If like me, you’re going to be camping on safari, then a battery pack to charge your phone and camera with is a must. Even if you’ve booked a more luxury safari staying in lodges, you can often spend quite a few hours driving to and around the parks, and if your phone battery drains as quickly as mine does, you’ll definitely want a battery pack with you!

3- Loo roll and hand soap

Don’t get caught short! Although I was impressed with how clean some of the toilets were at the park entrances, they were still often missing loo roll and hand soap. The toilets at the campsites in Tanzania were less than desirable and I was definitely glad I had my own supplies with me!

4- Snacks

Early starts and safaris go hand in hand as tours often leave at the crack of dawn in the hope of making it into the national parks first and catching some of the early morning animal activity. For this reason, its not unusual for breakfast to be skipped or served after a 5-6-hour morning safari. If like me, you can’t run on empty, pack plenty of snacks! I had two boxes of cereal bars with me and they saved me on numerous occasions. I could sit back and enjoy the experience without being distracted by a rumbling stomach!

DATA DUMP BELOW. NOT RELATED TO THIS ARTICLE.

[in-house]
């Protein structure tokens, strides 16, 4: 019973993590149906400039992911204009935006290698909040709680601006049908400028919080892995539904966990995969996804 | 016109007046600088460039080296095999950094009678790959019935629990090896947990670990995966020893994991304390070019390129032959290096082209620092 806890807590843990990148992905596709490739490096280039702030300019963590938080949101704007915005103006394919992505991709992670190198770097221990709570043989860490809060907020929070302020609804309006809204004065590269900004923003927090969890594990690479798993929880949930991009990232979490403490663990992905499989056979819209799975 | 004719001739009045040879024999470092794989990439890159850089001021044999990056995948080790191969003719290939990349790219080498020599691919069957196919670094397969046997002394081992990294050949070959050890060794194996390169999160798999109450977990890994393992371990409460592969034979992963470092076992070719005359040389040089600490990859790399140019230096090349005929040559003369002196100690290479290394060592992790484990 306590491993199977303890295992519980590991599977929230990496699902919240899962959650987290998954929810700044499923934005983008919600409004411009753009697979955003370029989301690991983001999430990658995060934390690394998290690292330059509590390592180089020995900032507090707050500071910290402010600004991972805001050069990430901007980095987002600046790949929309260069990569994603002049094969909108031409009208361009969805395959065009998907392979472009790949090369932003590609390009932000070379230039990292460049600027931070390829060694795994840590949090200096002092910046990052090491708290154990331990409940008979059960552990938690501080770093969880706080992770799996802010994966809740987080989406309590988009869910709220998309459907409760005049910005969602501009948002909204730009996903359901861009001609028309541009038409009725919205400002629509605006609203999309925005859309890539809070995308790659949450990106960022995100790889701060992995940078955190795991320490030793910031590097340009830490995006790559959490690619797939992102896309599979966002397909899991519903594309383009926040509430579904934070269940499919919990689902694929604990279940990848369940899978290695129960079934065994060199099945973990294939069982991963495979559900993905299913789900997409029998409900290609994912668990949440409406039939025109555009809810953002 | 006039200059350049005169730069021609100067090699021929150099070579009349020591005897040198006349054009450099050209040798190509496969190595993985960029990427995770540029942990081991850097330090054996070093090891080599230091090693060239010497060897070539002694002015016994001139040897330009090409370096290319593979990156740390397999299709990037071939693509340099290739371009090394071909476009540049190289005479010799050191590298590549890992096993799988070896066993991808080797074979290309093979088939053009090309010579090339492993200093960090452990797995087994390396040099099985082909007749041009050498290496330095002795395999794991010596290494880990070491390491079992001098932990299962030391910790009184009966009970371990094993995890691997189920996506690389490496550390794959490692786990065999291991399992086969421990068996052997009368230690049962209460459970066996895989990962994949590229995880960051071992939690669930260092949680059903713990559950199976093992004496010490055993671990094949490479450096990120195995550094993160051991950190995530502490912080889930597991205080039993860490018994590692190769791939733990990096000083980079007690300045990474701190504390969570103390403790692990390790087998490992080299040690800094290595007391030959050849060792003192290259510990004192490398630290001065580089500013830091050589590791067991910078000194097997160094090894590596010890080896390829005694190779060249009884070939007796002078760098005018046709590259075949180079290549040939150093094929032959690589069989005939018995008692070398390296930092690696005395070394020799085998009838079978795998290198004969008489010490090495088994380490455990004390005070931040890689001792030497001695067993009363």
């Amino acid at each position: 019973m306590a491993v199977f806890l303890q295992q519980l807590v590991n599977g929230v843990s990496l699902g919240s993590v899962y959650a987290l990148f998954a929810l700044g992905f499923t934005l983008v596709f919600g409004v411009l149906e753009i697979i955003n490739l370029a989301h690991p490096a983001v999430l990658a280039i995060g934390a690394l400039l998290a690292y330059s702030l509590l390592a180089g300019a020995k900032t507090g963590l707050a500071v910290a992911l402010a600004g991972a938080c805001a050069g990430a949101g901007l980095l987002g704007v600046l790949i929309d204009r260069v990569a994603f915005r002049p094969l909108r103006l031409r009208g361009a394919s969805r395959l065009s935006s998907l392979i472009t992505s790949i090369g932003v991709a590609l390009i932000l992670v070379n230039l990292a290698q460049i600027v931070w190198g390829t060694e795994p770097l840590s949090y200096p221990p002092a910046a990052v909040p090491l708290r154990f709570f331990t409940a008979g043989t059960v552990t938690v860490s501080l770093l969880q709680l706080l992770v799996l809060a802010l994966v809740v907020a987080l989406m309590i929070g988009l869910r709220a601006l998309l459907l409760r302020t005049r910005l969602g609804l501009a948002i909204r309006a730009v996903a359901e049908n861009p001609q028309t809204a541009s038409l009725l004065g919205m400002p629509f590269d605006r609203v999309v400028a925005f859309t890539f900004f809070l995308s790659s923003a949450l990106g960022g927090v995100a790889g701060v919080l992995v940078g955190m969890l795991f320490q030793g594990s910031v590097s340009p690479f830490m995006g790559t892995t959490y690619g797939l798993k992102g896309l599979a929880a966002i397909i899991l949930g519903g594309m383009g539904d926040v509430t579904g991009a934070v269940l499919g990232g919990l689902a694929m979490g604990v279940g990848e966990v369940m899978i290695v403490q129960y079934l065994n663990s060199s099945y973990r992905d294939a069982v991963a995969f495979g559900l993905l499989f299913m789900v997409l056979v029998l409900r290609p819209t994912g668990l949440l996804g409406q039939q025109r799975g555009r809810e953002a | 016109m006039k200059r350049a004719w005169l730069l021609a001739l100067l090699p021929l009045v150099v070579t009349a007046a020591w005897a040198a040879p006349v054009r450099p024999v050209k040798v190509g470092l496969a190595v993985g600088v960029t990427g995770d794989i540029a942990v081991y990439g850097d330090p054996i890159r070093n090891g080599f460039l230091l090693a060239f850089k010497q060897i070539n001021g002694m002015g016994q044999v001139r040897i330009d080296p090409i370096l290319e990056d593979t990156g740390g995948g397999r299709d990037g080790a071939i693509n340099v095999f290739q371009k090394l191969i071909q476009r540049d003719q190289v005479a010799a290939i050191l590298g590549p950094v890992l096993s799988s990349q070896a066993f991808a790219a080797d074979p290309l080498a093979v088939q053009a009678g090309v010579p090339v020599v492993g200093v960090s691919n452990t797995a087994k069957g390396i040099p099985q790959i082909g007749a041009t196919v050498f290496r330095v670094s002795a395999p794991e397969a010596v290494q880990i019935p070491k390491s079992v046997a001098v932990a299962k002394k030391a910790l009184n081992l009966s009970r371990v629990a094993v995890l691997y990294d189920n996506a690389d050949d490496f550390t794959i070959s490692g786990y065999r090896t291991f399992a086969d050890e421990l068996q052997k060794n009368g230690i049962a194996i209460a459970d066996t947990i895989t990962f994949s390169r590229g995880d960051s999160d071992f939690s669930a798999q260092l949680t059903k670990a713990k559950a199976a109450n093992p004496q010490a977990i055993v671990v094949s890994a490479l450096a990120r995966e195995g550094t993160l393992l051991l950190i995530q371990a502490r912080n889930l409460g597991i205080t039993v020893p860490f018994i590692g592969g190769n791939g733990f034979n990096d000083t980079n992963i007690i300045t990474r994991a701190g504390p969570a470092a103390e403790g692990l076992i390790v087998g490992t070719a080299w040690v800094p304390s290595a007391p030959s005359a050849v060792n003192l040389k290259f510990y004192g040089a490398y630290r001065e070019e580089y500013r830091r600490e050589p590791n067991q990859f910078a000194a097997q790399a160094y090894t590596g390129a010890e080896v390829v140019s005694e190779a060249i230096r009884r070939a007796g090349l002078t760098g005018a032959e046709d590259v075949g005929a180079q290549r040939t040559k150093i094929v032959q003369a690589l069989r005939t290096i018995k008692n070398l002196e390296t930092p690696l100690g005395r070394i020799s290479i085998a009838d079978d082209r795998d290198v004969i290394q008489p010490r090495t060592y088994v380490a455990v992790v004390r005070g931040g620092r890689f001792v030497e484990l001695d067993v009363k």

5- Imodium

Having the shits is not good in any situation, but it’s especially problematic on safari. You are usually driving around for 5+ hours with the only toilet breaks being in the wild (and its not wise to stray too far away from the truck!).  Luckily, I didn’t have any problem on either of my safaris, however one girl on our tour in Tanzania was suffering badly (she must have eaten something dodgy the day before the safari started). You could tell it really impacted on her trip and she didn’t get to enjoy the experience.

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Angelo taking a toilet break in the Serengeti- Watch out for the lions!

6- Warm clothes

When you think of a safari, you don’t picture it as a cold experience- quite the opposite in fact. However, while the days are often very hot, it can get really chilly in the evenings and at night, especially if you are camping. I recommend packing some big woolly socks and a thick fleece jumper to sleep in at night.

7- Torch